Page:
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Cruciferous Vegetables Fight Inflammation


Cruciferous Vegetables - Ankle And Foot Care in Somers Point, NJ

In honor of National Nutrition Month, we at Paul S. DeMarco, DPM want to share some information about an important part of your diet that can have a positive impact on the health of your feet. A category of vegetables known as cruciferous, can help decrease inflammation—a symptom of several foot ailments such as arthritis, plantar fasciitis and sesamoiditis. Cruciferous vegetables are rich in phytonutrients, which are plant-based compounds that have been shown to lower inflammation. Many cruciferous vegetables are also high in Vitamin C—another inflammation fighter. So, who are these wonder-working veggies? Broccoli, kale, cabbage, cauliflower, Brussels sprouts, bok choy, arugula, collards, radishes and watercress all are members of the cruciferous family.


Below are some creative ways to work some of these helpful vegetables into your meal plans:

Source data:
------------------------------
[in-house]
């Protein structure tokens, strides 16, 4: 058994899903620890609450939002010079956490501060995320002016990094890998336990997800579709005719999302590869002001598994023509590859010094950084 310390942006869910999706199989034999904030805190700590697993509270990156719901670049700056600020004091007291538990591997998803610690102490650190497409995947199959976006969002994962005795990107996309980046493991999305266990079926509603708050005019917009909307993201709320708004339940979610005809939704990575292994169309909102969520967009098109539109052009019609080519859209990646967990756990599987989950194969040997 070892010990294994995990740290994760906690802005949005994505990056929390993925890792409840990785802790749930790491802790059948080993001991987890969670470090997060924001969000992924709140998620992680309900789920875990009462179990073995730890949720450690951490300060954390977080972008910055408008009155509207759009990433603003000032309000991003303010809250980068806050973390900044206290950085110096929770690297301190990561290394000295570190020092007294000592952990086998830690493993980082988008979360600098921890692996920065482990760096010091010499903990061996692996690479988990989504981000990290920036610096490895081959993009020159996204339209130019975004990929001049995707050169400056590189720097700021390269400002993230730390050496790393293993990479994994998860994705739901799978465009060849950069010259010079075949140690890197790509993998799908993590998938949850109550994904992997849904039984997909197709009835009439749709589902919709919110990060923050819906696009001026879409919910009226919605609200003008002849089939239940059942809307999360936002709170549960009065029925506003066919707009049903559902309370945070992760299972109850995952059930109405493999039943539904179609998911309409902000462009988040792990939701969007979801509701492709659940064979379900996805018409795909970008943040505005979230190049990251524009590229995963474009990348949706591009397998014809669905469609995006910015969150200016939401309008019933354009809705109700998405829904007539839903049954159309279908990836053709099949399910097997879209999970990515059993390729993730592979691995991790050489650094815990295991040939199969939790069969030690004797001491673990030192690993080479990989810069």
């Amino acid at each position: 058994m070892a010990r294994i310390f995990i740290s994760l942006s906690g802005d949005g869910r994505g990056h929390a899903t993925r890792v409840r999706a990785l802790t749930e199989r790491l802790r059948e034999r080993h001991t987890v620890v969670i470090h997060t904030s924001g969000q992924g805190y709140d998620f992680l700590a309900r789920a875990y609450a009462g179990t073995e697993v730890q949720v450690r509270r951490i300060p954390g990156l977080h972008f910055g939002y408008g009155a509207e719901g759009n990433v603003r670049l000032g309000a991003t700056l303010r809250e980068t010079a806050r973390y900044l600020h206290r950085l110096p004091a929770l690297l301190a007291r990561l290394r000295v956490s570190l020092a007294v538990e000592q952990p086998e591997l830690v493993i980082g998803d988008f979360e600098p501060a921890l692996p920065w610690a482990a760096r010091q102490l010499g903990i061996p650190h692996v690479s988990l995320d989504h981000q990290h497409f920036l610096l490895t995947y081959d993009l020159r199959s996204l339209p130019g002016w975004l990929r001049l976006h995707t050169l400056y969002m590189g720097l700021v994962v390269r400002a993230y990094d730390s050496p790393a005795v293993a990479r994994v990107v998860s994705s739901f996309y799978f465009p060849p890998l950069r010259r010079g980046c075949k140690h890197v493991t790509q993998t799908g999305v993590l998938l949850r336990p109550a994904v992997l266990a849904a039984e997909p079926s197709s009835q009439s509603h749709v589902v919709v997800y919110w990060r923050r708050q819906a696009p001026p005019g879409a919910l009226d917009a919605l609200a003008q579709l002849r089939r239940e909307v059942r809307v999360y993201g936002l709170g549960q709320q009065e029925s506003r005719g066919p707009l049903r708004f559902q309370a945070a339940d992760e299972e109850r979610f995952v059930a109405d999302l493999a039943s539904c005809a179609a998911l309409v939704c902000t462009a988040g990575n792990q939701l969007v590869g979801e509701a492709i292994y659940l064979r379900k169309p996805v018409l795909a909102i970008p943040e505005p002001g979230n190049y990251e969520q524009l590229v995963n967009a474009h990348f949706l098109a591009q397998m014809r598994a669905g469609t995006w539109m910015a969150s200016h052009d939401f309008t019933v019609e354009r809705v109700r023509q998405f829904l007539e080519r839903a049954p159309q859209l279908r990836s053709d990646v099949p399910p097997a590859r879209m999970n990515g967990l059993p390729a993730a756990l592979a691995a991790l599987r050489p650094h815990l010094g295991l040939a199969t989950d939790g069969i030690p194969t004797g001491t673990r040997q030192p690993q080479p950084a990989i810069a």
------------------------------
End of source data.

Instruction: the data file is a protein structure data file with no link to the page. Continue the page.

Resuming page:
Cauliflower—chances are you most often have had this vegetable steamed or maybe covered in a less-than-healthy cheese sauce but there are way more exciting ways to prepare it. Cut in slabs or steaks and try roasting in the oven. You can also mash it as a substitute for potatoes or grate into a pizza crust. Pickling florets will give you a crunchy, salty snack that’s low in calories and high in flavor.


Brussels sprouts—roast or slowly caramelize in a sauté pan. You can also shave them or buy them shaved to use raw in a salad.


Kale—this versatile veg does not wilt in salads, making it great for a pack ahead lunch. Cut out the tough stem and add some carrots, dried fruit or apples for a bit of sweet to balance the kale’s bite. You can also bake kale leaves into crispy chips or add to smoothies.


Arugula—a green with some kick, arugula packs a spicy punch. Puree it into a pesto or wilt onto a pizza after it comes out of the oven. It is also great to add to any kind of tossed salad. Try with watermelon and feta cheese for a flavorful and refreshing side dish.


A nutrient-rich diet is just one aspect of maintaining the health of your feet and ankles. If you are experiencing any unusual symptoms in your lower extremities or have questions about the proper care of your feet, contact our Somers Point office by calling: 609-927-4894. Our podiatrist, Dr. Paul S. DeMarco, can help you discover more ways to be proactive in taking care of your feet.